This is, as one can easily discern, an unfalsifiable statement, as there will always be in the real world a gap between the ideal economic perscriptions and their implementation – not to mention opposition of those they hurt the most. No matter how harsh the austerity imposed, the problem must be, according to such dominant wingnuttery, that it wasn’t applied efficiently enough – but next time it will! This is pretty much a large part of Greek Conservative and elite criticism of the government’s programme as well…

Nonetheless as mentioned above, Greeks are filling up the streets (in an “indignado” style facebook initiated protest) in such numbers that everyone is worried. The government is scared that its MPs will be too frightened of the crowd to vote for the austerity package (which incidentally extends well beyond the current government’s mandate and should therefore be voted by an extended majority – which it won’t, in yet another of a long string of parliamentary coups that have made institutional due process a joke). The crowds filling the streets are focusing on two dates: the 15th, the first day of a series of strikes and labor actions, in which the “indignados” will join with the labor unions, in what promises to be a very large protest; and whenever the government decides to bring the “medium-term programme” to parliament, a date it is pushing along, fearing exactly that the pressure on its MPs from a crowd of half a million (which is the unofficial target discussed at Syntagma) will make voting for the ECB mandated programme impossible for more than 7 “socialist” MPs, drowned in a Sea of People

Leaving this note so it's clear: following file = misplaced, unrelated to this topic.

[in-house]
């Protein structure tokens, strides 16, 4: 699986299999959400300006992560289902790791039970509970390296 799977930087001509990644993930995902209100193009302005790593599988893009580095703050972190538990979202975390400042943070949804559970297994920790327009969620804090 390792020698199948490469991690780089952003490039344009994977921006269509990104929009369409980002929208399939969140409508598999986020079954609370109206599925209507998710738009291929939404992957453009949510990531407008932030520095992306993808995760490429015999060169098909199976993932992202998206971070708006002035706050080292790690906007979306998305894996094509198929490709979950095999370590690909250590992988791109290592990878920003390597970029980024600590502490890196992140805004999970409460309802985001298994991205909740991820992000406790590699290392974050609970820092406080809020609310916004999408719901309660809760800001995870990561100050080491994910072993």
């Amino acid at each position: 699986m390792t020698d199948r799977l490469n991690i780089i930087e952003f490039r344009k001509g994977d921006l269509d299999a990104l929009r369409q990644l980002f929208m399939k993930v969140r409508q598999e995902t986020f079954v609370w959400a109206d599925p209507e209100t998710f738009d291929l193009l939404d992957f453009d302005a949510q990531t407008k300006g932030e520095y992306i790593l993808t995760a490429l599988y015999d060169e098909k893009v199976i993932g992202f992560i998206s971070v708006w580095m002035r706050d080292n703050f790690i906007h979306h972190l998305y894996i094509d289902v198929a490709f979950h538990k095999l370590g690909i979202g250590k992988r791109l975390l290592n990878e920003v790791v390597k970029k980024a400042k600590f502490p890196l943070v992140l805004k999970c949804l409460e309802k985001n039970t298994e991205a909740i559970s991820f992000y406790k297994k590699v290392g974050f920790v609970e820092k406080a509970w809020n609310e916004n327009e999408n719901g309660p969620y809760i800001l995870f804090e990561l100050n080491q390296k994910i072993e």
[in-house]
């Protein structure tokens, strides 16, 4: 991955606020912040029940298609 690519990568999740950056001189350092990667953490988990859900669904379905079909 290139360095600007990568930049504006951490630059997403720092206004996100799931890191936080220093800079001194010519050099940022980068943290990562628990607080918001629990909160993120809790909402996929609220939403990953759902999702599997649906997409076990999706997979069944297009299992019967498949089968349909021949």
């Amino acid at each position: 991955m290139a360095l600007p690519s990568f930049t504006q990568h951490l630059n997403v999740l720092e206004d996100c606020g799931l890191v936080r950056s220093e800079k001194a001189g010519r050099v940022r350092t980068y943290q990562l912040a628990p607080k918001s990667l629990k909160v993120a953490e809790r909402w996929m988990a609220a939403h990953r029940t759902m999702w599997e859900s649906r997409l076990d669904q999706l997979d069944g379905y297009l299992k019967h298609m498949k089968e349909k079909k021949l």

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Finally a couple of related items:

Michael Hudson’s latest: How Financial Oligarchy Replaces Democracy: Will Greece Let EU Central Bankers Run Riot Over Sovereignty?

Financial lobbyists seek to distract voters and policy makers from realizing that “normalcy” cannot be restored without wiping out the debts that have made the economy abnormal. The larger the debt burden grows, the more economy-wide austerity is required to pay debts to banks and bondholders instead of investing in capital formation and real growth.